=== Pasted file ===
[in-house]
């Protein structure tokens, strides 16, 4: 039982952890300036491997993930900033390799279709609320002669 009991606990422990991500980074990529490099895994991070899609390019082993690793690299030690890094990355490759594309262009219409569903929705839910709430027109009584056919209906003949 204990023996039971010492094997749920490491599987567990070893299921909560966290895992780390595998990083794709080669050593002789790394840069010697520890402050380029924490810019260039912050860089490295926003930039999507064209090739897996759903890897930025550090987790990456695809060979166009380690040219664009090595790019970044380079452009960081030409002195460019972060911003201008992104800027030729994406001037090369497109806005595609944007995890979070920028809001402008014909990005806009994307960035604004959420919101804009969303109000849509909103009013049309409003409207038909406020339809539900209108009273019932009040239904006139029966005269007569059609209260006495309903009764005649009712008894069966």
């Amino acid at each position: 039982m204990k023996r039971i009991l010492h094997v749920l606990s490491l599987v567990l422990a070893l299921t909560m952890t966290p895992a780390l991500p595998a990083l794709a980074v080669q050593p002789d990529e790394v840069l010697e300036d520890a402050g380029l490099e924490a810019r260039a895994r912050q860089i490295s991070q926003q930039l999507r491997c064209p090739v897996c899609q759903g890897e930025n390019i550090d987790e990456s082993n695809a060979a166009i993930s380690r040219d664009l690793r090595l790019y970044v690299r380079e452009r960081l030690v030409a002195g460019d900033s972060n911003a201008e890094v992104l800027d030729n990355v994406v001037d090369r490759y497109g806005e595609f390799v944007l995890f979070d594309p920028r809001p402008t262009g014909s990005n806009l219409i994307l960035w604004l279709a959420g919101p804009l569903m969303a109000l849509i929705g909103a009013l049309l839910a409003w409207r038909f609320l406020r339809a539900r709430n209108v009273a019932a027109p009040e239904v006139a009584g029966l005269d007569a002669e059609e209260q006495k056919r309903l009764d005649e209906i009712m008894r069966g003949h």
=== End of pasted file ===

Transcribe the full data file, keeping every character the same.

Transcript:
[in-house]
């Protein structure tokens, strides 16, 4: 039982952890300036491997993930900033390799279709609320002669 009991606990422990991500980074990529490099895994991070899609390019082993690793690299030690890094990355490759594309262009219409569903929705839910709430027109009584056919209906003949 204990023996039971010492094997749920490491599987567990070893299921909560966290895992780390595998990083794709080669050593002789790394840069010697520890402050380029924490810019260039912050860089490295926003930039999507064209090739897996759903890897930025550090987790990456695809060979166009380690040219664009090595790019970044380079452009960081030409002195460019972060911003201008992104800027030729994406001037090369497109806005595609944007995890979070920028809001402008014909990005806009994307960035604004959420919101804009969303109000849509909103009013049309409003409207038909406020339809539900209108009273019932009040239904006139029966005269007569059609209260006495309903009764005649009712008894069966």
């Amino acid at each position: 039982m204990k023996r039971i009991l010492h094997v749920l606990s490491l599987v567990l422990a070893l299921t909560m952890t966290p895992a780390l991500p595998a990083l794709a980074v080669q050593p002789d990529e790394v840069l010697e300036d520890a402050g380029l490099e924490a810019r260039a895994r912050q860089i490295s991070q926003q930039l999507r491997c064209p090739v897996c899609q759903g890897e930025n390019i550090d987790e990456s082993n695809a060979a166009i993930s380690r040219d664009l690793r090595l790019y970044v690299r380079e452009r960081l030690v030409a002195g460019d900033s972060n911003a201008e890094v992104l800027d030729n990355v994406v001037d090369r490759y497109g806005e595609f390799v944007l995890f979070d594309p920028r809001p402008t262009g014909s990005n806009l219409i994307l960035w604004l279709a959420g919101p804009l569903m969303a109000l849509i929705g909103a009013l049309l839910a409003w409207r038909f609320l406020r339809a539900r709430n209108v009273a019932a027109p009040e239904v006139a009584g029966l005269d007569a002669e059609e209260q006495k056919r309903l009764d005649e209906i009712m008894r069966g003949h």